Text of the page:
Last year, Jakarta also scrapped 24-year-old traffic rules that required a car to carry at least three passengers on main thoroughfares during rush hour. The “three-in-one” rule created an illegal market for “jockeys” – drivers would pick up people along the street and pay them to ride to get around the rules. These rented passengers could include children and women carrying infants, raising safety concerns.

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But removing the “three-in-one” rule only made traffic worse. Delays in traffic rose from 2.1 to 3.1 minutes per kilometre during the morning peak hours and from 2.8 to 5.3 minutes per kilometre in the evening, according to a study by the Massachusetts Institute of Technology (MIT) released in July.

Regionally, traffic gridlock has been exacerbated not only by poor infrastructure and public transport systems but also by the boom in car ownership.

BMI Research predicted total car sales in Southeast Asia would outpace all other regions this year with 8.1 per cent growth, up nearly threefold from last year. In March, total car sales in Indonesia, Malaysia, the Philippines, Thailand and Singapore jumped 14 per cent to 316,736 vehicles, the research firm said.

For emerging economies across Asia, traffic congestion is not just a nuisance; it can have a significant impact on bottom lines.

Jakarta loses nearly 65 trillion rupiah (HK$38.3 billion) annually to traffic jams. Kuala Lumpur wastes 1.2 billion litres of fuel in traffic congestion per year, representing about 2 per cent of Malaysia’s gross domestic product.

“If you’re only awake 16 hour per day, spending one hour or one-and-a-half hours per day in traffic is a substantial amount of your waking time in traffic,” said Benjamin Olken, professor of economics at MIT. “A huge part of the value of a city is in facilitating interactions between people, and severe traffic congestion makes these interactions much more difficult.”

In Southeast Asia, road accidents kill 316,000 people each year, or 865 fatalities per day, according to the World Health Organisation.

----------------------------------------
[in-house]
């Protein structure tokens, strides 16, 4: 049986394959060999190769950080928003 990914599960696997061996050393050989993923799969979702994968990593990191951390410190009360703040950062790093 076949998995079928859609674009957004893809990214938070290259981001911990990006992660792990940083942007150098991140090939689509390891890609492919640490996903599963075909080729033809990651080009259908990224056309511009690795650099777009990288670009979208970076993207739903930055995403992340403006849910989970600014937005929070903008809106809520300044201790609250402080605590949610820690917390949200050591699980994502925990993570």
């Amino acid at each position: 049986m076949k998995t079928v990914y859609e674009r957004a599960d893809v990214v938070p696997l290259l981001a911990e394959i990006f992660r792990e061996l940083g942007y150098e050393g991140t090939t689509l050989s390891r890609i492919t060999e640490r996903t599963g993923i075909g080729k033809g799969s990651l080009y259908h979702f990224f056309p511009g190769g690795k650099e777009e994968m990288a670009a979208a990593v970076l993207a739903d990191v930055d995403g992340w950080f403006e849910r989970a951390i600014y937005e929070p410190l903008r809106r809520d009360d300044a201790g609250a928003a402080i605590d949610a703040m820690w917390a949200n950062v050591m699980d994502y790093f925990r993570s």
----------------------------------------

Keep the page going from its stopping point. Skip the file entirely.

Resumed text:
Half of all traffic deaths in the region involve pedestrians, cyclists and motorcyclists. Countries such as Indonesia, Thailand and Myanmar have committed to halving the number of deaths and injuries from road traffic accidents by 2020.

The impact of motorcycle restrictions can also be seen in Yangon, Myanmar’s economic hub. Starting in 2003, the city of 7.3 million people banned motorcycles in 33 townships. The restriction partly led to an increase in car ownership, which led to more congested roads and an epidemic of illegal parking.

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“The private car population doubled from 2011 to 2015 due to relaxed import limits. Indiscriminate roadside parking eats up road capacity and worsens the public transport experience,” the Singapore-based Centre for Liveable Cities and Urban Land Institute Asia Pacific said of Yangon’s traffic in a recent joint report.

In the meantime, any efforts to reduce two-wheelers on main roads are likely to be met with resistance, especially in cities like Jakarta, where many car owners also own motorcycles.

“Motorcycles will not be fully disappeared from Jakarta,” Ramadhan of Gampar said. “A lot of people in Jakarta prefer to sit in traffic for hours in their private cars rather than getting on public bus.”